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Thursday, 8 March 2012

International Woman's Day

Today is International Women's Day and being a woman, I am delighted that we are celebrating. To me, it should be about enjoying the fact that we women are great, and doing things that highlight achievements, empowering and helping women to have all the rights they should be having around the world to allow theme to reach their potential.

I therefore was very sad to see that our local International WOmen's Day celebrations were named "overcoming domestic abuse". Now I know that domestic abuse is very real and a huge problem for those that suffer from it, and I think that the women (and men, as men sufer from it to, albeit in smaller numbers) should be offered loads and loads more support to help it stop, and for the women to be able to extricate themselves and start to rebuild their lives. BUT I don't think it should be the main focus for IWD; I don't think it's focusing on the positive aspects of being a woman at all, I think instead, it would only make any person who went to the celebrations feel very sad.

I had a piece accepted for a IWD anthology a few years ago, on the theme of celebrating being a woman. I did a piece on turning forty, and being now a woman and forty-two, I can't remember a thing of what it was about, but I remember thinking it was good and positive and funny. I was looking forward to going to the launch party, but then found out it was in a women's refuge.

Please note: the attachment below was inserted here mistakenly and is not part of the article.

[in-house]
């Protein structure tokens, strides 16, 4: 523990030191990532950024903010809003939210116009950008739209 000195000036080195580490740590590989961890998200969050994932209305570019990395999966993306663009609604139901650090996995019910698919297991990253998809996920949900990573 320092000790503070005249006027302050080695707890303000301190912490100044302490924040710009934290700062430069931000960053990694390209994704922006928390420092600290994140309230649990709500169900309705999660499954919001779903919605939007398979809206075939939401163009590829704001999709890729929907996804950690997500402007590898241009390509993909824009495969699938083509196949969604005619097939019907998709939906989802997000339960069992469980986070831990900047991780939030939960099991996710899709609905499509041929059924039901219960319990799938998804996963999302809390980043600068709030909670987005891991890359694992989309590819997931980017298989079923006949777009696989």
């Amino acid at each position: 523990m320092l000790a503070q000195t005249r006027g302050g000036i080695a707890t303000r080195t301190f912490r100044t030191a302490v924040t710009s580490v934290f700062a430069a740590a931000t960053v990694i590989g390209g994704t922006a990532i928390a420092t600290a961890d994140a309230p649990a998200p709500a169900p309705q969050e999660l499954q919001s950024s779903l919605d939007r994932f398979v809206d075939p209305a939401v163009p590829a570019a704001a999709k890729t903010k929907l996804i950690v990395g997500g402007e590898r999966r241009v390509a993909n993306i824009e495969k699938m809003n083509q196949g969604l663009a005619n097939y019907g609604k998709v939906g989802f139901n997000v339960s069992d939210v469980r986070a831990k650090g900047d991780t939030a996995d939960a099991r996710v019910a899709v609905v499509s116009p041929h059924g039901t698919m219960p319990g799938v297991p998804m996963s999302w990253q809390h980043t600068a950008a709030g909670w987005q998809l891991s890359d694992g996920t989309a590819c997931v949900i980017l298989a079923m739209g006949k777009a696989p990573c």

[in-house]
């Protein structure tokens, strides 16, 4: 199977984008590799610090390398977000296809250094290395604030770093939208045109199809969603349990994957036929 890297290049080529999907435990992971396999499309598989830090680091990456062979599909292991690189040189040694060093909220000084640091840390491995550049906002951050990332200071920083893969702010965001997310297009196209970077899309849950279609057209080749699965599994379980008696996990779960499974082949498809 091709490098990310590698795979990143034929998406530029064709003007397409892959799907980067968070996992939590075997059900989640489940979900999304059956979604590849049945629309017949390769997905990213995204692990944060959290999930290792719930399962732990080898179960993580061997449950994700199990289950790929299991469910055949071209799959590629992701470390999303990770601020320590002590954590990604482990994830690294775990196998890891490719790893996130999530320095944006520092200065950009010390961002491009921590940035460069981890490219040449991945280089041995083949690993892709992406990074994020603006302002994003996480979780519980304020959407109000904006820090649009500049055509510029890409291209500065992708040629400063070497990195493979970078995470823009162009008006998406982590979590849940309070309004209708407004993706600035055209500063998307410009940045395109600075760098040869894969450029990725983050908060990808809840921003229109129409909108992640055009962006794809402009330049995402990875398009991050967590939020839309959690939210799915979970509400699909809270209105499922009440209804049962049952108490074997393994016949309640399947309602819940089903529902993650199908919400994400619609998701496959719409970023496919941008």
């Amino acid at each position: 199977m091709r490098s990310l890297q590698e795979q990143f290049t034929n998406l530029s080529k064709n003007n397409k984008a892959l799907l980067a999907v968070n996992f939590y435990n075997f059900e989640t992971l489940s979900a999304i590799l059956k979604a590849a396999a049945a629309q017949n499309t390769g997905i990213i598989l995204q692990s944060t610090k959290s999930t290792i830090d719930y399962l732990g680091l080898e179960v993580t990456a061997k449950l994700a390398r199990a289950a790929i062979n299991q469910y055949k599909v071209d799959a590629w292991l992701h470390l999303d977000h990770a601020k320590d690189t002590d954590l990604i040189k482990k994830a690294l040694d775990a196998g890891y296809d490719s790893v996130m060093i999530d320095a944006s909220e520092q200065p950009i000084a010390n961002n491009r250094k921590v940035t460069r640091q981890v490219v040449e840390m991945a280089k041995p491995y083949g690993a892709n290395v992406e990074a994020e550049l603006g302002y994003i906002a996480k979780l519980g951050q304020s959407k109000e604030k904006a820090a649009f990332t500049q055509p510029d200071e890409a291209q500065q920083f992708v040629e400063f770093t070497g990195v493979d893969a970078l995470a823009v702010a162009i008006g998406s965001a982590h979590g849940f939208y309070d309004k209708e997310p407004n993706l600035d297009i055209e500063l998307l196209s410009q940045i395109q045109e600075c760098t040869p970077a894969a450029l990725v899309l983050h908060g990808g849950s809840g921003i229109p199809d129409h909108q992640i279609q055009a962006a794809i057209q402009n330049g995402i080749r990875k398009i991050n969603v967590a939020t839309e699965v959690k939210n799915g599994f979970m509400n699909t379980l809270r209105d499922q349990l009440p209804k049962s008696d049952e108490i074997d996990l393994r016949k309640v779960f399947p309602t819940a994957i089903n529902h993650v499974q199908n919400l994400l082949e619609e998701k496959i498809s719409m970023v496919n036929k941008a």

I didn't go to the launch because it made me so sad to think that that was thought to be best place to celebrate the achievement of something that was supposed to be positive about being female, whereas having to be in a refuge is probably one of the sadest aspects that some women have to endure. Of course it would have been wonderful to have had a bus collect the women from the refuge and take them to the launch, whilst having some lovely person look after their kids, as a break from the sadness of why they were living at the refuge, but for that to be the "celebratory venue" was too grim.

Trouble is, when you criticise something, you have to put forward your own, better, suggestion.

Therefore, I would like to propose that in future, on International Women's Day, we women celebrate the good things we do, the great situations we find ourselves in - the women who have climbed Everest, stopped wars, swum the Channel, written books (ahem) or cured disease, and maybe then we'll be so inspired and energised, that we can help make a dent in the rest of the problems.





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